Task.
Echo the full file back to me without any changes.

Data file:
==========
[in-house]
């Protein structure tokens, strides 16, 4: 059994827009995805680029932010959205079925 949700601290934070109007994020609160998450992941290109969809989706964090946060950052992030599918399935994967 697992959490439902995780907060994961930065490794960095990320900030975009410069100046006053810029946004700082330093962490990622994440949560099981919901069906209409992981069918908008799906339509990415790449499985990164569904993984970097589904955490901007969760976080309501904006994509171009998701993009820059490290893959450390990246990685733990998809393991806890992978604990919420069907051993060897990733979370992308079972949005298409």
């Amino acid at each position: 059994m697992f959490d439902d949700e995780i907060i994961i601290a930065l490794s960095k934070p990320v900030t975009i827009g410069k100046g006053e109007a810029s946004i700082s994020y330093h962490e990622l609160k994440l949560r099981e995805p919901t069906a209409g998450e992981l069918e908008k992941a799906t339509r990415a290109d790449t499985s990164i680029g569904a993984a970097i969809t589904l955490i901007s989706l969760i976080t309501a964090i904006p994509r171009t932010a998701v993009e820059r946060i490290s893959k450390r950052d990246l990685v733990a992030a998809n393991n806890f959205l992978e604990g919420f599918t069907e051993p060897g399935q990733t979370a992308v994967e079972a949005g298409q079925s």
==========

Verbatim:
[in-house]
């Protein structure tokens, strides 16, 4: 059994827009995805680029932010959205079925 949700601290934070109007994020609160998450992941290109969809989706964090946060950052992030599918399935994967 697992959490439902995780907060994961930065490794960095990320900030975009410069100046006053810029946004700082330093962490990622994440949560099981919901069906209409992981069918908008799906339509990415790449499985990164569904993984970097589904955490901007969760976080309501904006994509171009998701993009820059490290893959450390990246990685733990998809393991806890992978604990919420069907051993060897990733979370992308079972949005298409």
């Amino acid at each position: 059994m697992f959490d439902d949700e995780i907060i994961i601290a930065l490794s960095k934070p990320v900030t975009i827009g410069k100046g006053e109007a810029s946004i700082s994020y330093h962490e990622l609160k994440l949560r099981e995805p919901t069906a209409g998450e992981l069918e908008k992941a799906t339509r990415a290109d790449t499985s990164i680029g569904a993984a970097i969809t589904l955490i901007s989706l969760i976080t309501a964090i904006p994509r171009t932010a998701v993009e820059r946060i490290s893959k450390r950052d990246l990685v733990a992030a998809n393991n806890f959205l992978e604990g919420f599918t069907e051993p060897g399935q990733t979370a992308v994967e079972a949005g298409q079925s």